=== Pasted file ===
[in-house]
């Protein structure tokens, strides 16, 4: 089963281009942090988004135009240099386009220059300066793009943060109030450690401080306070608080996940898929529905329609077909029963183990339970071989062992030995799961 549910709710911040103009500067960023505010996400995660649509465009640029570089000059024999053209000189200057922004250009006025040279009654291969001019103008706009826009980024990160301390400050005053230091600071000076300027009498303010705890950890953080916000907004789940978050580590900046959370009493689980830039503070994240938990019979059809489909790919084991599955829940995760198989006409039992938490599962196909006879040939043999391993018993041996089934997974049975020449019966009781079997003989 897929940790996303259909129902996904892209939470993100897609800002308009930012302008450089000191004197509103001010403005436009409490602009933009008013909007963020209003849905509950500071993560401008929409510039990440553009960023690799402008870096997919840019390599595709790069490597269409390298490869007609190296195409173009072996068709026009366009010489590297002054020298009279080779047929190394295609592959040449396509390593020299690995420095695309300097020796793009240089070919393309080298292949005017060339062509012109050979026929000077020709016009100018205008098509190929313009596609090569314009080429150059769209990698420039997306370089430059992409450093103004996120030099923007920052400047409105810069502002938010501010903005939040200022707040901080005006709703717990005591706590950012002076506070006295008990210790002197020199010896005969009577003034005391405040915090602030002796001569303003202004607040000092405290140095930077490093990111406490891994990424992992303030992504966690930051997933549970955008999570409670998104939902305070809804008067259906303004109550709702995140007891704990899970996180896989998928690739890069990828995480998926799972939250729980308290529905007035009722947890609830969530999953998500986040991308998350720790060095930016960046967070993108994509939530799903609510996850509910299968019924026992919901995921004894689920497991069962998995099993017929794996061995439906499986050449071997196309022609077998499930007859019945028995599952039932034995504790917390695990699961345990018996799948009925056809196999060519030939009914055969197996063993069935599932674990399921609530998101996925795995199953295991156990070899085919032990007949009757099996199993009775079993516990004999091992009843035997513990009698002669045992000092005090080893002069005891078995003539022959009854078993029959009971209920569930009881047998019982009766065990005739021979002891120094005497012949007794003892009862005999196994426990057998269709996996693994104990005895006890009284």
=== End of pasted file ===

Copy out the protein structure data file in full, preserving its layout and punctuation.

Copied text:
[in-house]
């Protein structure tokens, strides 16, 4: 089963281009942090988004135009240099386009220059300066793009943060109030450690401080306070608080996940898929529905329609077909029963183990339970071989062992030995799961 549910709710911040103009500067960023505010996400995660649509465009640029570089000059024999053209000189200057922004250009006025040279009654291969001019103008706009826009980024990160301390400050005053230091600071000076300027009498303010705890950890953080916000907004789940978050580590900046959370009493689980830039503070994240938990019979059809489909790919084991599955829940995760198989006409039992938490599962196909006879040939043999391993018993041996089934997974049975020449019966009781079997003989 897929940790996303259909129902996904892209939470993100897609800002308009930012302008450089000191004197509103001010403005436009409490602009933009008013909007963020209003849905509950500071993560401008929409510039990440553009960023690799402008870096997919840019390599595709790069490597269409390298490869007609190296195409173009072996068709026009366009010489590297002054020298009279080779047929190394295609592959040449396509390593020299690995420095695309300097020796793009240089070919393309080298292949005017060339062509012109050979026929000077020709016009100018205008098509190929313009596609090569314009080429150059769209990698420039997306370089430059992409450093103004996120030099923007920052400047409105810069502002938010501010903005939040200022707040901080005006709703717990005591706590950012002076506070006295008990210790002197020199010896005969009577003034005391405040915090602030002796001569303003202004607040000092405290140095930077490093990111406490891994990424992992303030992504966690930051997933549970955008999570409670998104939902305070809804008067259906303004109550709702995140007891704990899970996180896989998928690739890069990828995480998926799972939250729980308290529905007035009722947890609830969530999953998500986040991308998350720790060095930016960046967070993108994509939530799903609510996850509910299968019924026992919901995921004894689920497991069962998995099993017929794996061995439906499986050449071997196309022609077998499930007859019945028995599952039932034995504790917390695990699961345990018996799948009925056809196999060519030939009914055969197996063993069935599932674990399921609530998101996925795995199953295991156990070899085919032990007949009757099996199993009775079993516990004999091992009843035997513990009698002669045992000092005090080893002069005891078995003539022959009854078993029959009971209920569930009881047998019982009766065990005739021979002891120094005497012949007794003892009862005999196994426990057998269709996996693994104990005895006890009284």